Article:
Creating College Success

My buddy down the street at Typical Urban High teaches an “Algebra 2 class.” Nobody in his class had passed Algebra 1.  

Can you really teach kids to simplify this 8x3y2z+ 5x2yz3 – 3xyz + 4x2yz3

….when your kids cannot do this y = 3x + 2?

It’s ludicrous.  

Teachers currently have no incentive to push the C, B, and A average kids to dial it by 50% to 200%, which is what they’d need to become legitimately college ready.   

How do we fight coastability?  

1. Yesterday someone had the really cool suggestion that states publish each high school’s COLLEGE success rates as well as high school completion rates (particularly for urban schools).  

That would balance the state’s interest in two quite different high school goals. One is completion for the half inclined drop out.  The other—usually given short shrift—is legit college readiness for the half who don’t. Great idea. Let’s build this bad boy out.

2. AP Jay’s on target.  

3. College leaders and profs need to speak up.  Don’t be so a-scared.  

Go to XYZ High. Meet with the kids, parents, teachers.  Say “At our U, we’ve had 35 XYZ kids in recent years.  All had B averages at XYZ.  Only 8 are on track to graduate from the U.  Fourteen have already dropped out with low grades. Kids, you need to study about 2 or 3 times harder at XYZ; teachers, you need to make things 2 or 3 times more challenging; parents, you need to demand that from both.”  

Force some honest conversations.  

—Guestblogger Mike Goldstein

5 Replies to “Creating College Success”

  1. “Teachers currently have no incentive to push the C, B, and A average kids to dial it by 50% to 200%, which is what they’d need to become legitimately college ready.”

    That’s sad. And not in the way that you think it’s sad.

    It’s sad that any teacher would need an extrinsic “incentive” (read: bribe, mandate, or threat) to challenge his/her students to be the best they can be.

    If a person has no internal passion or drive to push his/her students to be their absolute best, that person needs to get out of teaching ASAP.

  2. “3. College leaders and profs need to speak up. Don’t be so a-scared.”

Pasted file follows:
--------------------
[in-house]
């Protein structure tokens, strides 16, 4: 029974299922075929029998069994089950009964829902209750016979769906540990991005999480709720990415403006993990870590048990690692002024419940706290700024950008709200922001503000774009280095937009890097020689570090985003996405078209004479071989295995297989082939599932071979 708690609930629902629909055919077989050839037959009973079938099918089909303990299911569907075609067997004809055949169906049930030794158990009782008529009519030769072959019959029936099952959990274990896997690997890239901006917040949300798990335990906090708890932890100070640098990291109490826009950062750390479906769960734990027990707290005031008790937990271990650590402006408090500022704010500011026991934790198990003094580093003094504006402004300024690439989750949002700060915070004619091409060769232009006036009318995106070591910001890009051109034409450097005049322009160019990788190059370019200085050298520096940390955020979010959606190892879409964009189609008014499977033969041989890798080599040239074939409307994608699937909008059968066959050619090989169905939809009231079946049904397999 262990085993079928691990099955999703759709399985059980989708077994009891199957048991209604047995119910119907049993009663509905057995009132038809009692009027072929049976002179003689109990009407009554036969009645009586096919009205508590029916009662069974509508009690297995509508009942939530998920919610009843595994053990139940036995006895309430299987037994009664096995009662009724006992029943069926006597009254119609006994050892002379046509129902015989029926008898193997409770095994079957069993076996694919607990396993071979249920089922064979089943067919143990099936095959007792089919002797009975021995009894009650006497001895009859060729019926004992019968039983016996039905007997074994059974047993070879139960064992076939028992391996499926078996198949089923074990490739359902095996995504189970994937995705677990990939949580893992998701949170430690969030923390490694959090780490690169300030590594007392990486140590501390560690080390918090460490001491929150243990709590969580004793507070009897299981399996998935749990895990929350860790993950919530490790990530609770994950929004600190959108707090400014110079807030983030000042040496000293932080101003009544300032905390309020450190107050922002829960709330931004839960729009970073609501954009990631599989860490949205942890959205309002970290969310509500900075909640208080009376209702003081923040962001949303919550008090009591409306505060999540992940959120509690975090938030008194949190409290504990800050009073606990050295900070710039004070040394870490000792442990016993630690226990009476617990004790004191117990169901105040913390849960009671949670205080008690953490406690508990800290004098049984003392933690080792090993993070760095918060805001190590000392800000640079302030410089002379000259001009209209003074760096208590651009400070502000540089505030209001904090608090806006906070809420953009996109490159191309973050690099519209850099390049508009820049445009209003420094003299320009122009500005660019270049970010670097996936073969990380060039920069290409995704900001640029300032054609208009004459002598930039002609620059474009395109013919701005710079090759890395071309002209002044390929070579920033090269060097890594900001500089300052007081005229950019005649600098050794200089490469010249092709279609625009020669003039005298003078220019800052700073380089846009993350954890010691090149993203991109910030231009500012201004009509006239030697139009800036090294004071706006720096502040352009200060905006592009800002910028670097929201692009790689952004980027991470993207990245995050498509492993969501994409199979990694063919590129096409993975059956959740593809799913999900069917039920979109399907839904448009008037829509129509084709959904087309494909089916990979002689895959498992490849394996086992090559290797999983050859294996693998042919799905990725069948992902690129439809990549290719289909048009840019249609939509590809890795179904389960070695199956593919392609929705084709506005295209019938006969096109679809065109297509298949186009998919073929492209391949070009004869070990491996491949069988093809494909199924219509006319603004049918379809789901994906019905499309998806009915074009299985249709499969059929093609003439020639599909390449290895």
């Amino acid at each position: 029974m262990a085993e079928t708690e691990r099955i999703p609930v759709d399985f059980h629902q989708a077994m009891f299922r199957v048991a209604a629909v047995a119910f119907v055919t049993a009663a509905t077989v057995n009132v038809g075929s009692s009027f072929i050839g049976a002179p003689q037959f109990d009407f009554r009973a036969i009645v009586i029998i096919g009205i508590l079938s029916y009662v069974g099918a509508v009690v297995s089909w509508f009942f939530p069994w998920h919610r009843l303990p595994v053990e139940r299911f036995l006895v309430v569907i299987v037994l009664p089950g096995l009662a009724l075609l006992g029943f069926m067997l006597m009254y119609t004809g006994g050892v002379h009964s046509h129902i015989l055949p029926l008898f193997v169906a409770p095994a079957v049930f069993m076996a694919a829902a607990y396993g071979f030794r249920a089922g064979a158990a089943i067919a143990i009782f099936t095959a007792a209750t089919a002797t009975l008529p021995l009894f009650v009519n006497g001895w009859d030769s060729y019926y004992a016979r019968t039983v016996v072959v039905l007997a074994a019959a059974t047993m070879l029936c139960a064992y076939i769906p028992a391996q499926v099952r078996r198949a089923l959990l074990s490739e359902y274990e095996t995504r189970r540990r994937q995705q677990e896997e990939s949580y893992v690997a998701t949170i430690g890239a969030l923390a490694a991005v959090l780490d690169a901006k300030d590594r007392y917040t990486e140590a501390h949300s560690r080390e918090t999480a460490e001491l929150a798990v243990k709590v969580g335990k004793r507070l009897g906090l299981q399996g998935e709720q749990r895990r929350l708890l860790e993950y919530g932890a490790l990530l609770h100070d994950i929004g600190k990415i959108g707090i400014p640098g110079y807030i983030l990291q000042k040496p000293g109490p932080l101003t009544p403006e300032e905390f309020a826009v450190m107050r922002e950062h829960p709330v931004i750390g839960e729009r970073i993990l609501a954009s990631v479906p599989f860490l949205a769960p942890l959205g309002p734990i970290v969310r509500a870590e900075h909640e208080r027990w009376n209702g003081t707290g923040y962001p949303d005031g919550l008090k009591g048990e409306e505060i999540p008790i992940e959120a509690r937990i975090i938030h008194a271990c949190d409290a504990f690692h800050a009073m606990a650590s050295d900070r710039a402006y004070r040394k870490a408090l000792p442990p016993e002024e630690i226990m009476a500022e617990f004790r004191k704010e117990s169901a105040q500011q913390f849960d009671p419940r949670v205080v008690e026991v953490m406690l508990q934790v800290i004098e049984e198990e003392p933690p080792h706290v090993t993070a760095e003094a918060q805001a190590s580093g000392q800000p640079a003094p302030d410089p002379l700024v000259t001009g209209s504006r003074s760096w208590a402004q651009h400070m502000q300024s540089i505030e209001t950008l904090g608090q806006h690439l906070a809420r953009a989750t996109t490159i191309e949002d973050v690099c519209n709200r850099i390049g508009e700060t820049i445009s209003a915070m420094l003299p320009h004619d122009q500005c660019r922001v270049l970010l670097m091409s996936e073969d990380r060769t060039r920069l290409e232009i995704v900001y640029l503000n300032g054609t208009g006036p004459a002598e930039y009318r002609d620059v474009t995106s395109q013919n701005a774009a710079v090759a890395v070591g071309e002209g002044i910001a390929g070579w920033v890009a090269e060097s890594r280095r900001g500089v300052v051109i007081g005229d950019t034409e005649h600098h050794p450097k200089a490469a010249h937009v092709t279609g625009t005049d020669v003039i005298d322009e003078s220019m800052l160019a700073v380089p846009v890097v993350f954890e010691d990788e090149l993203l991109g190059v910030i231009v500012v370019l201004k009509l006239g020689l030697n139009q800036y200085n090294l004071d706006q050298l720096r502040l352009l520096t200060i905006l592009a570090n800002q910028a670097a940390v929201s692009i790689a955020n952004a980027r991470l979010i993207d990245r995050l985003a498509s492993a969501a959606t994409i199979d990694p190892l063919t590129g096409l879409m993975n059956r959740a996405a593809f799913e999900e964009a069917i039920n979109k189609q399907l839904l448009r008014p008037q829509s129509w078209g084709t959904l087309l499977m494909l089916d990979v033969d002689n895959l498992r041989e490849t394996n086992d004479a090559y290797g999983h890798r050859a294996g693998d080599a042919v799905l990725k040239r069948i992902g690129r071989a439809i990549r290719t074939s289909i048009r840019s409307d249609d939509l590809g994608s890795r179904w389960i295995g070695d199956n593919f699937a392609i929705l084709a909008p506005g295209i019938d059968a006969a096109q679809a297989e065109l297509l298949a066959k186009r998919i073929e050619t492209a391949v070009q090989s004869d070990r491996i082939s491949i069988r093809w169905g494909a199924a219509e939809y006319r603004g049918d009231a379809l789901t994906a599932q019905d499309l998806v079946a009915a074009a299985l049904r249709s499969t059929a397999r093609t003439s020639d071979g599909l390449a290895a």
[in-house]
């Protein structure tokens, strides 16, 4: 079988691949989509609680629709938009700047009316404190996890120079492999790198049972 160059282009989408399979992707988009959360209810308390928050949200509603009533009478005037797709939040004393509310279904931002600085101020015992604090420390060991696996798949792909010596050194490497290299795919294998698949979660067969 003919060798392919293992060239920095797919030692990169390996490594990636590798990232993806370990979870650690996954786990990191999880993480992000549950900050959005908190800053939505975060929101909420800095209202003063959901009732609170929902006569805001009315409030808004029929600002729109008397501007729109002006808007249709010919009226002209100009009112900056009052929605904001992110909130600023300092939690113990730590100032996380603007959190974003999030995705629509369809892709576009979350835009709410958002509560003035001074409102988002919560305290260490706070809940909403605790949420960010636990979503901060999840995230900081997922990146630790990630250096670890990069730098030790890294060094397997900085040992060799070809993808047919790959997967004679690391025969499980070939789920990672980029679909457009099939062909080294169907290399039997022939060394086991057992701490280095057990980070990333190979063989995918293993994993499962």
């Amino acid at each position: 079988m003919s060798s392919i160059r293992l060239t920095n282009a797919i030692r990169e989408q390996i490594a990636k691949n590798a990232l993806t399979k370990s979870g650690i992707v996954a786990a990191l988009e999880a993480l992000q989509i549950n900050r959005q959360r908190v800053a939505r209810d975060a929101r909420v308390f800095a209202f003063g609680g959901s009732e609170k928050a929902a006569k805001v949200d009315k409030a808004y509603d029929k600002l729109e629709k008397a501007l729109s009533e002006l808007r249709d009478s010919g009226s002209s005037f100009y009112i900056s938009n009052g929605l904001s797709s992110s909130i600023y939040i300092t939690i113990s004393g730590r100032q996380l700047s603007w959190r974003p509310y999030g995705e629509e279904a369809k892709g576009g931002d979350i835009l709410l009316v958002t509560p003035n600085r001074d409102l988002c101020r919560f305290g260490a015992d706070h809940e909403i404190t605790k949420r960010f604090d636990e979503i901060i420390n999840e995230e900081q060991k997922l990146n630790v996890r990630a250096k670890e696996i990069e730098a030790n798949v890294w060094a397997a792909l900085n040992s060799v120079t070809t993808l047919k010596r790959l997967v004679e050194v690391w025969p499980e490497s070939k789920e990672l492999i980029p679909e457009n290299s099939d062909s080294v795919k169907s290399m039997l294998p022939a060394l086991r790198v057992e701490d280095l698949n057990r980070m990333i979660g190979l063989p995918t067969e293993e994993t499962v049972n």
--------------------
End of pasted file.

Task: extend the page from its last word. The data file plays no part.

I agree with you 100%, however, I would also argue that higher education has to get serious about quality instruction in college level classes. Having attended a “competitive”, research university, I can honestly say that very few of my professors were interested in teaching to lowly undergrads and it was extremely apparent.

    Higher education cannot keep passing blame to k-12 education, it needs to examine how it can better serve these kids too.

  3. As someone who’s heard these criticisms for a long time (I taught HS for ten years before escaping early this year), I have two things:

    1. Is it a little ridiculous for post-secondary institutions to complain about the levels their students are at when they hold the cards when it comes to admitting them? If I’m not mistaken, higher education has the right to admit/not admit students based on five (sometimes more) criteria: ACT/SAT score, HS GPA, in-school involvement (extra-curriculars), out-of-school involvement (service/volunteer experiences), and recommendation letters. With so many possible filters, it strikes me as odd that they’d complain about a student’s level of proficiency when they could have just DENIED THESE STRUGGLING STUDENTS ADMISSION IN THE FIRST PLACE. Oh, yes, I forgot: the only measure post-secondary ed seems to pay attention to is the FAFSA. In the current education system, public schools have to take everyone, with no filters–and we can’t just increase tuition when the needs increase or the bars get pushed higher. Push back, public schools! Their argument is ridiculous.